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What Can Educators Learn from the Red Sox?

The case for an evidence-based approach to assessing reform initiatives

March 4, 2005
photo of Fenway Park

In "Lessons from the Red Sox Playbook," Beth Gamse, Ed.D. '91, and Harvard Graduate School of Education Professor Judith Singer describe the benefits of rigorous research and evidence-based decision making in education policy. Reprinted from the Harvard Education Letter, January/February 2005.

"Believe!" "Keep the faith!" These have been the refrains of Red Sox fans for nearly a century. Their perpetual optimism in spite of decades of defeat echoes another refrain familiar to educators: "All children can succeed; never give up!"

Now that the Sox have finally "reversed the curse," the lessons of their 2004 World Series victory will undoubtedly generate new refrains. The New York Times' analysis, published the day after they won, noted that the team's victory reflects "the triumph of a new wave of thinking in baseball, one that has begun to place increasing importance on the kind of intellectually ambitious stewardship that stresses rigorous quantitative analysis over instinct and whim."2 In other words, the Sox approached baseball not only as an art, but as a science. We think this lesson has special salience for educators. Like the pre-2004 Sox, many educators have long resisted the kind of rigorous research and scientific analysis that could identify the curricula and teaching strategies most likely to help children succeed in school.

One week before the World Series, the Times' Samuel Freedman asked why one well-intentioned school district adopted a new mathematics curriculum — Investigations, developed by the highly regarded education research organization TERC — that had never been evaluated using a randomized trial (see "Randomized Trials in Education"). According to TERC, Investigations has been evaluated only through "classroom studies, large-scale comparisons across schools, and small-scale comparisons between classrooms."3 Investigations has the imprimatur of the National Science Foundation (NSF) and the National Council of Teachers of Mathematics (NCTM). But these endorsements — which carry great weight in the marketplace of instructional materials — are based on philosophical considerations, such as pedagogy, rather than on the evidence of effectiveness (or lack thereof) that comes only with randomized trials. In fact, some critics suggest that the curriculum may contribute to the achievement gap between white and minority students. In the absence of more rigorous scientific research, the decision to adopt a curriculum like Investigations is being made on what the Times sportswriters would call "instinct and whim."

Over the past few years, the Institute of Education Sciences (IES) at the U.S. Department of Education has funded dozens of school-based randomized trials at the local and national levels. IES is also sponsoring a national effort (the What Works Clearinghouse) to survey the research literature and summarize the evidence on multiple education-related topics, giving the greatest weight to rigorous studies based on randomized trials. Many schools and districts, however, have declined to participate in these trials, and many in the larger education establishment have greeted them with profound ambivalence. Why does the mere mention of scientific rigor produce a level of animus among some educators as bitter as the Red Sox-Yankees rivalry?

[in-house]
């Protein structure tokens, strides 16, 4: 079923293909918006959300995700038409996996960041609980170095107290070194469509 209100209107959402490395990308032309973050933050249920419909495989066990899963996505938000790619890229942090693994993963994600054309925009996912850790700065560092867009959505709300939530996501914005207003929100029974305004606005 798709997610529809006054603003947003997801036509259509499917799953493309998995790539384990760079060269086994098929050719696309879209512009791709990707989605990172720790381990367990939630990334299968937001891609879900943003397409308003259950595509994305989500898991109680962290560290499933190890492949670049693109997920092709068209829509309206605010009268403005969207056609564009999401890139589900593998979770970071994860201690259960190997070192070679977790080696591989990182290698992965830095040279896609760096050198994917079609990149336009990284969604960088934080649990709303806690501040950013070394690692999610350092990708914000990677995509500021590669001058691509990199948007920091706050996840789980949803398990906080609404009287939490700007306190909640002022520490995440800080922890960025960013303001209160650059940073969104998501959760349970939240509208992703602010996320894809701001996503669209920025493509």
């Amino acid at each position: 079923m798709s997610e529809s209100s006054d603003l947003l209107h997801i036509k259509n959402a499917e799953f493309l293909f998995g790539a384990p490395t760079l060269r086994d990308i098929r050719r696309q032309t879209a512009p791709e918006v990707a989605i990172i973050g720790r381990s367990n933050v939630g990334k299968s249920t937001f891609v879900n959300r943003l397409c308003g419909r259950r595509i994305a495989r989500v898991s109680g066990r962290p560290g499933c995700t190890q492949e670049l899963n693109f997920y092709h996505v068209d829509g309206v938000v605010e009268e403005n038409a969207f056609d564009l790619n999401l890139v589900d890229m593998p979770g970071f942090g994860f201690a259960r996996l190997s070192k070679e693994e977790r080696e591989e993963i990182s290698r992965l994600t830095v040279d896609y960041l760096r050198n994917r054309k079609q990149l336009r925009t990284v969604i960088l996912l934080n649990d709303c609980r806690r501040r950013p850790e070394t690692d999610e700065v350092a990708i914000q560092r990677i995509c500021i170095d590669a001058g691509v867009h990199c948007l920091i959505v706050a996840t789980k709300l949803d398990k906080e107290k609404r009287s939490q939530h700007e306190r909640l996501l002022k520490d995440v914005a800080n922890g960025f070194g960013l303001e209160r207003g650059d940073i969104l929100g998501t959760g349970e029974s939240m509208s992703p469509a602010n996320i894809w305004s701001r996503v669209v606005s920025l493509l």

Costs and Benefits

Like many baseball coaches, many educators may simply lack the skills to interpret data for themselves. Red Sox general manager Theo Epstein makes critical decisions about his team only after carefully analyzing relevant data about his players. To evaluate a player's performance, for example, he calculates the player's on-base percentage, factoring in both hits and walks, rather than relying on simpler statistics like the batting average or the number of runs batted in (RBIs). In other words, he incorporates multiple indices to yield a more informative indicator. All educators can surely appreciate indicators that capture more complexity than one facet of performance alone. Yet many educators are not confident in their ability to apply these kinds of indicators in everyday decisionmaking. Or, they may be skeptical about the costs and benefits of the research necessary to yield scientifically valid results.

What does it mean for a school or district to participate in a randomized experiment? It means agreeing to try out a new program and allowing individual students, classes, or even whole schools to be randomly assigned to either the experimental program or the control group (usually, the existing program). It means exposing children in the experimental group to an untested program; conversely, it means that children in the control group do not have access to whatever benefits the new program might confer. It means carrying out a good-faith effort to implement the new program and participating in data collection to measure its effects-which means collecting data from all participants, both those in the experimental program and those in the control group.